It’s also very difficult not to compare Uncharted’s control scheme with the likes of Assassin’s Creed in terms of scaling buildings and moving from place to place. Whereas Creed seems to do it effortlessly, Uncharted bumbles along, and regularly seems to send Nate jumping in directions you clearly didn’t tell him to. It’s by no means as bad as watching the Prince voluntarily opting to free-fall off the side of a building just because he knows Elika will save him, but Nate is pretty gungho, and he knows that none of the people chasing him are going to be sticking out their hand to stop him from going splat.
It’s also pretty disappointing how reliant Naughty Dog can be on QTE within Uncharted 3. The action sequences are dramatic enough that you’ll be partially relieved, merely having to tap a button to find out what happens next, but at the same time, it does tug you away from complete immersion, and it does cushion some of the potential impact that other action sequences in the game ooze triumphantly.
Negativity aside, however, what we have here is a genuine thrill-ride. Uncharted 3 could control better, but it’s not unplayable. Let’s not delude ourselves into thinking otherwise. Uncharted 3 still plays a darn-sight better than a lot of other games that call themselves third person action/adventures. Perhaps the bar was raised so high from Uncharted 2 that others were expecting equal standards, but regardless, this is still an exceptionally well-handled game that moves beautifully from set-piece to set-piece and keeps you stuck to your pad throughout.
Honestly, I found it really hard to put Uncharted 3 down. It absorbed my game time like few other games have this year, let alone this gen.
Nathan Drake and the Raider of the lost glitches
Uncharted 3 is an elegant game. It is genuinely, unflinchingly beautiful. The true variety at play here is incredible. You’ll be visiting good old England to start, but then you’ll find yourself in vast open deserts, hangars, deep caves, even the old London Underground. Uncharted 3 does not try to fob you off with the same locations with a new lick of paint, either. You’ll feel like you’re in these places. Nate will struggle to walk through the desert when desperately craving water; he’ll rummage through the underground, confined to small, dark spaces. The game never feels dull because every location feels very different from the next, and, most importantly, all these sequences run so well together.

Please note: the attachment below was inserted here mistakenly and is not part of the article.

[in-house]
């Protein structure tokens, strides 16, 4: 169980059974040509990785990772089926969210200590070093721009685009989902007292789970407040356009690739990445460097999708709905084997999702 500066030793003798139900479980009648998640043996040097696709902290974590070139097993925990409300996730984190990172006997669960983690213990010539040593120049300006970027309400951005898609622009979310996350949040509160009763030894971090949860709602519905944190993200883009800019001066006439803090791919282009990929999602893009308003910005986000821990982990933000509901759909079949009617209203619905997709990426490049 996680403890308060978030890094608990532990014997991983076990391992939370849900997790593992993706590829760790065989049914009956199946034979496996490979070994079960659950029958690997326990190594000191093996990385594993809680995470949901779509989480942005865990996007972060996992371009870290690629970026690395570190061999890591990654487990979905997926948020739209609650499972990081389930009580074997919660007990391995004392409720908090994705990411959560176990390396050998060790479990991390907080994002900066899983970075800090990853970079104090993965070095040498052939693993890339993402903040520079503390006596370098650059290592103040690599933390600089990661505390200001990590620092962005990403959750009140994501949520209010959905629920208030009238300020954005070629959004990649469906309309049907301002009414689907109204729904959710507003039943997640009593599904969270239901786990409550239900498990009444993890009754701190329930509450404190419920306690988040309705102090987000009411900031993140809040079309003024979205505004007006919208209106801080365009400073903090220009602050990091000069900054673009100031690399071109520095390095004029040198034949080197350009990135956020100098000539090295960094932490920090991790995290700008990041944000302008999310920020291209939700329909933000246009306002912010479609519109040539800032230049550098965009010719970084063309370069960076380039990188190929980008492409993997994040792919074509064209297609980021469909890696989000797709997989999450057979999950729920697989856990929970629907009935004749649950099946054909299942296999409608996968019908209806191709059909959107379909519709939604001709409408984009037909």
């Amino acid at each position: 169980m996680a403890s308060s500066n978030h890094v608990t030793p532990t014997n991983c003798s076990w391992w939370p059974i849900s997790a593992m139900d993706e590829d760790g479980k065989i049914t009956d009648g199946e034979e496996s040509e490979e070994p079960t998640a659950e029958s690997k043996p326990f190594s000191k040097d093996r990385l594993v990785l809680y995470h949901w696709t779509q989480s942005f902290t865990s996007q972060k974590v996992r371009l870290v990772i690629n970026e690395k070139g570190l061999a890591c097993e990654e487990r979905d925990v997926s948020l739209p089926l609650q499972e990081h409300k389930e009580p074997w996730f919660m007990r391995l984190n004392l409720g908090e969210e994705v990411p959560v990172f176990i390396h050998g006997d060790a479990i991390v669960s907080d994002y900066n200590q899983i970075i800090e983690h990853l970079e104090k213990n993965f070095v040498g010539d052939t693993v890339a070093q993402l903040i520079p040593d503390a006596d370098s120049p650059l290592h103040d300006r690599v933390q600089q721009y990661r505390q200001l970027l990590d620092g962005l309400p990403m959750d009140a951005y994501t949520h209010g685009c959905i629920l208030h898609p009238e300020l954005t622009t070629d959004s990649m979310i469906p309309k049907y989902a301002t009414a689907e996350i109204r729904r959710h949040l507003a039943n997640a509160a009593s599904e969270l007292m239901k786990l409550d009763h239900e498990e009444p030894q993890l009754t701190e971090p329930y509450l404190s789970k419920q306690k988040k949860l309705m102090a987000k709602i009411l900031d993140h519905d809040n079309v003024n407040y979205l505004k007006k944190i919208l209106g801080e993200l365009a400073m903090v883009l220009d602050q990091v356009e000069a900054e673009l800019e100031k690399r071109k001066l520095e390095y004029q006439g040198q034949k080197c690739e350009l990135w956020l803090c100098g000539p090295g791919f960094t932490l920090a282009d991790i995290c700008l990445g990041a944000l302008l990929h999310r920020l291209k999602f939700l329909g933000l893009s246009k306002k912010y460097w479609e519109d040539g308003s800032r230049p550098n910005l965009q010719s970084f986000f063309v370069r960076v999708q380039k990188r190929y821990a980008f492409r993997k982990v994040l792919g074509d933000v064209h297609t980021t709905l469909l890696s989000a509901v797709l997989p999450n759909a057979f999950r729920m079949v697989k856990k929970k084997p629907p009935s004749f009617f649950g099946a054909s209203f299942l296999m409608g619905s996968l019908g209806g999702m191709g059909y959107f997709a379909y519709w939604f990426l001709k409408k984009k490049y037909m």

However, it’s not just incredible set-pieces and eye-watering, gorgeous landscapes that engross you. The facial expressions of these characters say almost as much as the words they’re speaking. Like few games out there, Uncharted 3 makes it easier to read your characters, allows you to see past typical wooden voice acting being read from a script. You can go deeper into the words, almost as if having a face-to-face conversation with these virtual avatars yourself. Naughty Dog have given life and living to their cast, whether they’re taking centre stage or they’ve only got a few lines to their name.
Sure, better looking games have appeared this year (some Elder Scrolls game springs to mind) but Uncharted 3 is an absolute delight for the naked eye.
Nathan Drake and the… Oh Forget it!
Of course, for all the facial recognition and excellent graphics in the world, without a decent script and voice acting to deliver it, the content is going to be pretty wafer thin. Fortunately, the ever excellent Nolan North is on form and is as quick, flippant and charismatic as Nathan Drake as ever. There are very few voice actors that have made a character their own as much as Nolan North has with Nathan Drake. David Hayter springs to mind of course, his turn as Solid Snake is as memorable as any video game character out there, but North continues to bring real soul to this heroic, lovable, yet flawed character.